In some organisations, the tension between employers and workers has reached boiling point. Approximately 900 pilots for Scandinavian carrier SAS walked off the job for an indefinite strike on 4 July 4. Although there has now been an agreement, SAS initially responded by saying that the pilots’ actions would destroy the company as it filed for Chapter 11 bankruptcy protection in the US.

Food and retail

The US food and retail industry is also being beset by walkouts from staff, many related to unresolved poor conditions in addition to pay parity.

What do potential strikes mean for your organisation?

Exposure to strikes and labour disputes will be different for each organisation. For some, you will have employment groups which are organised in a way that makes them more likely to strike. The impacts for those organisations are likely to be more immediate and severe, particularly the inability to provide services to customers, which may result in revenue loss. On the other hand, you have more ability to influence the likelihood of labour action. While the costs and impact on other business objectives will have to be considered, you can review or change working and employment conditions. Often the underlying drivers are known or at least knowable; your workforce will tell you what they want to change before they threaten to strike.

However, most organisations may also be impacted from strikes affecting their supply chain, particularly those served by the transport sector. You may have more lead time before you are directly impacted and can prepare accordingly. The downside to this source of disruption is that you have less ability to control it.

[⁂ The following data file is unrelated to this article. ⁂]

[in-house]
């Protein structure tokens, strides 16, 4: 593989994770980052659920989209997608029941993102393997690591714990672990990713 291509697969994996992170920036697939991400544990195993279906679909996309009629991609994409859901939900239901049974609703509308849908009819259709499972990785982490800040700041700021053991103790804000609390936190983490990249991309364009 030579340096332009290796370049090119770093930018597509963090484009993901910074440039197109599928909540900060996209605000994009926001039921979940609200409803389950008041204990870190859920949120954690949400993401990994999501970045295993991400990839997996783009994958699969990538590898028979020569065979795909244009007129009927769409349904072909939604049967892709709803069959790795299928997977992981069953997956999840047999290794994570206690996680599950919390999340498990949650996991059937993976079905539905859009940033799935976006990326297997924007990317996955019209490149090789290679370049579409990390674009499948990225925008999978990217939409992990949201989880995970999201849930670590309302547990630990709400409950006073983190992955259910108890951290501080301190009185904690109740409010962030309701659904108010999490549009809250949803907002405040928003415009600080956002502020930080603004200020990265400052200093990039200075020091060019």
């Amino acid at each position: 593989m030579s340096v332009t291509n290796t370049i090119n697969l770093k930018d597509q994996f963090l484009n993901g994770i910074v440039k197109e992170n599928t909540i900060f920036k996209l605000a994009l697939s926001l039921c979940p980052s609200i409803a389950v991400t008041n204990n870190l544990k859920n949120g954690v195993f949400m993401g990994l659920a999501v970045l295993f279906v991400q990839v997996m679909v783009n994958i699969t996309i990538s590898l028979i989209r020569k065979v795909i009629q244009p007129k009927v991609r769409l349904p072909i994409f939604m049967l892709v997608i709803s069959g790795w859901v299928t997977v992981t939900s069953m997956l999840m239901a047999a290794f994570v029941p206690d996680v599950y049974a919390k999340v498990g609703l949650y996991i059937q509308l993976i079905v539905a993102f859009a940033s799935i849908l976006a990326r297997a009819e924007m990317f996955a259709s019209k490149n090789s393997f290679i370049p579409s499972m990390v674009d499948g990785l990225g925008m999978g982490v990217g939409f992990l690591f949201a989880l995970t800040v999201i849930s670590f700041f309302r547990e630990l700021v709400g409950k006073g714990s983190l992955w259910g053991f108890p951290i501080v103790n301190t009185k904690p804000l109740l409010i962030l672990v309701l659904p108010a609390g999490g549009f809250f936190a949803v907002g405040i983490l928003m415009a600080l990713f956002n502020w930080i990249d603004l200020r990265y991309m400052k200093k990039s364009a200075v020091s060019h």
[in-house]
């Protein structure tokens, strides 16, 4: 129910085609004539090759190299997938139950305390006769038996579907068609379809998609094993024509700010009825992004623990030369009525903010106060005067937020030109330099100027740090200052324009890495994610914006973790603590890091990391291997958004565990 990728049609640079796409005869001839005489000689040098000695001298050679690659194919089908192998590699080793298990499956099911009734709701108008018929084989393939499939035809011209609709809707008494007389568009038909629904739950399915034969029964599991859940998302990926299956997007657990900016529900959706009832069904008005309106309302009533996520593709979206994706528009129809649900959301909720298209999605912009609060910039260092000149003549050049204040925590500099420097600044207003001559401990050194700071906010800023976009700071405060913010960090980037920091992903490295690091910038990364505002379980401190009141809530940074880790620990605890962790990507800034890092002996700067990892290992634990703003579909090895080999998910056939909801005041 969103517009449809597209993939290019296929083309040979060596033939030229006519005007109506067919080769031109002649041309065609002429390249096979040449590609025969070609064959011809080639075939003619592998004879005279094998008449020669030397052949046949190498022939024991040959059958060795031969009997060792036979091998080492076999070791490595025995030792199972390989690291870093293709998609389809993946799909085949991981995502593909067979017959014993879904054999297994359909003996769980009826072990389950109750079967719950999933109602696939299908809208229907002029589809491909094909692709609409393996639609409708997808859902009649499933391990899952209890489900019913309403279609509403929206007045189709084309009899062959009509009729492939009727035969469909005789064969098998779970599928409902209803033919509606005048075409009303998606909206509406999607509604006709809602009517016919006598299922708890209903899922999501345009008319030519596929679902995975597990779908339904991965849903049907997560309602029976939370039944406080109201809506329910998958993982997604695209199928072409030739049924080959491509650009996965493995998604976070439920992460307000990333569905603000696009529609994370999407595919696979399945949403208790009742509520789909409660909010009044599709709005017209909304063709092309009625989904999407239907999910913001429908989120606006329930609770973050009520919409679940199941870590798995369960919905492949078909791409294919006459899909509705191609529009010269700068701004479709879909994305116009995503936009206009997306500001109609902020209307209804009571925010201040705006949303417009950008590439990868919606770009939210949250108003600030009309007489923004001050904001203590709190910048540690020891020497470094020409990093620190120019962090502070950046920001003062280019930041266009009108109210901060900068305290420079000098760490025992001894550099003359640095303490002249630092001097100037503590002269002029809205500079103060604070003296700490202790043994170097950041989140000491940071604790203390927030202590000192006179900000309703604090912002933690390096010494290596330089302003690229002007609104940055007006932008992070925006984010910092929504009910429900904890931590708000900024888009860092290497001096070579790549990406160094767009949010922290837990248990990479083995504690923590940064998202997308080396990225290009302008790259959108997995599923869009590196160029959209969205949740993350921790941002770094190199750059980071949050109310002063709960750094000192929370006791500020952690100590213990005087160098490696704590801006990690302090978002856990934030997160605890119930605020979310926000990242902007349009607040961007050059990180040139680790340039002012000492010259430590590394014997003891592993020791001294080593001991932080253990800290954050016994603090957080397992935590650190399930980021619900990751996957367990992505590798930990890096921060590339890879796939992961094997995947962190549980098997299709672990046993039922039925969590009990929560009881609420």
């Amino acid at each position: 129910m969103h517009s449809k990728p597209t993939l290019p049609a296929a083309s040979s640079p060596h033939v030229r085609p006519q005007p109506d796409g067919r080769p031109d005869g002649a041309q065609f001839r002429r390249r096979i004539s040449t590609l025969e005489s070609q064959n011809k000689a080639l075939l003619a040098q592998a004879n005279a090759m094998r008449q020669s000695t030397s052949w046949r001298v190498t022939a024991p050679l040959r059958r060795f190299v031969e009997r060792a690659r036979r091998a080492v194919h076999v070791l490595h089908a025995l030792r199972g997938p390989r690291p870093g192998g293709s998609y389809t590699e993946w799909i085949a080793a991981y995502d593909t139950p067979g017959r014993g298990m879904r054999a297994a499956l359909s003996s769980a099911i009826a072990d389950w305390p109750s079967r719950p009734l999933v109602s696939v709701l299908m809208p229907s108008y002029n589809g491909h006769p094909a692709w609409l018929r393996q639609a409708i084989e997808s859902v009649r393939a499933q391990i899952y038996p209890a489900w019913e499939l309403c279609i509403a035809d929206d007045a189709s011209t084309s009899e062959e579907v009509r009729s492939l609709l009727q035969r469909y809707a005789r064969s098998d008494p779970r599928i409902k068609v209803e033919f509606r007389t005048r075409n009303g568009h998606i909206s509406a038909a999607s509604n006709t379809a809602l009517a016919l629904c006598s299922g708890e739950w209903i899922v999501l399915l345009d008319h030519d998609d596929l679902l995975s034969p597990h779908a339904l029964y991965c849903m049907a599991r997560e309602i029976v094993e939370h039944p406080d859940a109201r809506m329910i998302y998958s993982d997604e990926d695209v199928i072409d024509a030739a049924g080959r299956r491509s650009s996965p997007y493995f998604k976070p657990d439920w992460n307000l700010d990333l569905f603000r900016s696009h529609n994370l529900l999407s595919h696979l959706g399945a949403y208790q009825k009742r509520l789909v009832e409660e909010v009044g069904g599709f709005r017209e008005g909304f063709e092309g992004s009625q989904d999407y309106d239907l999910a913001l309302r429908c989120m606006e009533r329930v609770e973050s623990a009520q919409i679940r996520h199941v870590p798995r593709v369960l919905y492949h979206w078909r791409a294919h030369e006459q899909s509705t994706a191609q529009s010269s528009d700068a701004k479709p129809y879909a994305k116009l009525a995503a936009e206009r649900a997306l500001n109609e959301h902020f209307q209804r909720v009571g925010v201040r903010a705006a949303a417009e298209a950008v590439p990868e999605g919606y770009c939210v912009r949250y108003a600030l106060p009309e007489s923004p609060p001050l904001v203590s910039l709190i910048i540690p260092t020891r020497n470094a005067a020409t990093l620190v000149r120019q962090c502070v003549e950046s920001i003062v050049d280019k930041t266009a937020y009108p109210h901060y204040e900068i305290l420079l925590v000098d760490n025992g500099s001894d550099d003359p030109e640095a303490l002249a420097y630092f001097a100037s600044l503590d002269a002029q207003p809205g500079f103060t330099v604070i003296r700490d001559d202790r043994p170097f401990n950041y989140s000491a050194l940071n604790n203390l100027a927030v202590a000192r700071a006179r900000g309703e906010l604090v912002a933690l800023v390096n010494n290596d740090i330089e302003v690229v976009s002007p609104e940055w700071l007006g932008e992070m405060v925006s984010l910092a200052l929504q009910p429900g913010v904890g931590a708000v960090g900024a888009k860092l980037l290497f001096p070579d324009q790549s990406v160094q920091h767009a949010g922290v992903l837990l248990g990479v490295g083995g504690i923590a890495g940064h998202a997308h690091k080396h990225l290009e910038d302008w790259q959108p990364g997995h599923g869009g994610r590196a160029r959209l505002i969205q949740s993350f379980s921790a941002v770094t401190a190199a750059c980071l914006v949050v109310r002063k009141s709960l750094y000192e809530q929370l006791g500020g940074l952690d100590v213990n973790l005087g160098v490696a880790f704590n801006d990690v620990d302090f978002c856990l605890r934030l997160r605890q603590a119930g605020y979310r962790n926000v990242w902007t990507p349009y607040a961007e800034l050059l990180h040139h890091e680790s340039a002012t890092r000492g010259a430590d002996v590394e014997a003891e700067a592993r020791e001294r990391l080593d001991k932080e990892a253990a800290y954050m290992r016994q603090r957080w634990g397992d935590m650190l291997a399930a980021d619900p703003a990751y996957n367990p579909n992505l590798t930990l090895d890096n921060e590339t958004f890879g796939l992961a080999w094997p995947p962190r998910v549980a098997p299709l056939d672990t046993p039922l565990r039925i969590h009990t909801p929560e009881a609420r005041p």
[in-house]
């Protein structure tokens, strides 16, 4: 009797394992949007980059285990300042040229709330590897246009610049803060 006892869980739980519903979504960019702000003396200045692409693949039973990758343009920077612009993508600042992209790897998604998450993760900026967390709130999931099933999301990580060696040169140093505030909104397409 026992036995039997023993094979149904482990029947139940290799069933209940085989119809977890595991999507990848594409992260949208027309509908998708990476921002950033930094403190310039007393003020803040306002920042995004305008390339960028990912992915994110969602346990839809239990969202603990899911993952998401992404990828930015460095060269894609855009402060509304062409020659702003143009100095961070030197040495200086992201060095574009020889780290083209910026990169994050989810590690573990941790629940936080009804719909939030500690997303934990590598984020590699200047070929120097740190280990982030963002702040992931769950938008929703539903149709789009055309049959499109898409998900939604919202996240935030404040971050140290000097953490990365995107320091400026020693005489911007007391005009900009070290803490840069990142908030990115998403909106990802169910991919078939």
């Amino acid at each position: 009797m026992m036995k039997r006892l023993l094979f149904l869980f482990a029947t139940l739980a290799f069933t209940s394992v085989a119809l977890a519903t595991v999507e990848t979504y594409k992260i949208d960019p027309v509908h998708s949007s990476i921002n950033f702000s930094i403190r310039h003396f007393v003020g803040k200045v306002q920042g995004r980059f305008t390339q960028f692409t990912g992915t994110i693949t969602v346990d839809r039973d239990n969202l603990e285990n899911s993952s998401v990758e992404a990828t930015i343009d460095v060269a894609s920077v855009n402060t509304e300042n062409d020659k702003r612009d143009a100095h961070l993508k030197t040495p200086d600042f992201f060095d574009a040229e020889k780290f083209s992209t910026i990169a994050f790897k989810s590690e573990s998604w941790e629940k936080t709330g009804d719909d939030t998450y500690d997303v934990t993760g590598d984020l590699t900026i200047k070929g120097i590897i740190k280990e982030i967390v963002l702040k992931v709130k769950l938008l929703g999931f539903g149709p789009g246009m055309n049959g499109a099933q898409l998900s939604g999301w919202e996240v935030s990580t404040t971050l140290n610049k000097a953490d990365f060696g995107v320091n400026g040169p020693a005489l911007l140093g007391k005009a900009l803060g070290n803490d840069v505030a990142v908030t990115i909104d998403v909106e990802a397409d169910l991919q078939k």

So what can you do?

First, understand how exposed you are. If parts of your workforce (whether by profession or region) are unionised or organised, you likely already have processes in place to engage with these groups.

Consider whether labour shortages or strikes will affect key suppliers in your supply chain. To the extent you are able you can consider investing in extra inventory, adding contingency suppliers or reducing single points of failure, or pre-preparing contingency communication plans to impacted stakeholders if supply chain disruption eventuates.

If the impact is likely to be significant, you can consider running scenarios with leaders or executive teams. It’s impractical to develop a plan for every scenario – but scenario testing will develop management team muscle that is more able to respond to whatever events are thrown at them. In the meantime, we hope you aren’t hit by labour strikes but as the saying goes, hope is not a strategy.

 

Financial services regulators are leading the way in driving operational resilience, but shouldn't it be a core focus of every organisation's ERM capability? Join us on Thursday 28 July 2022 for our Operational Resilience: The ultimate goal in risk management webinar to find out what it means to be resilient and how you can integrate resilience into your ERM framework.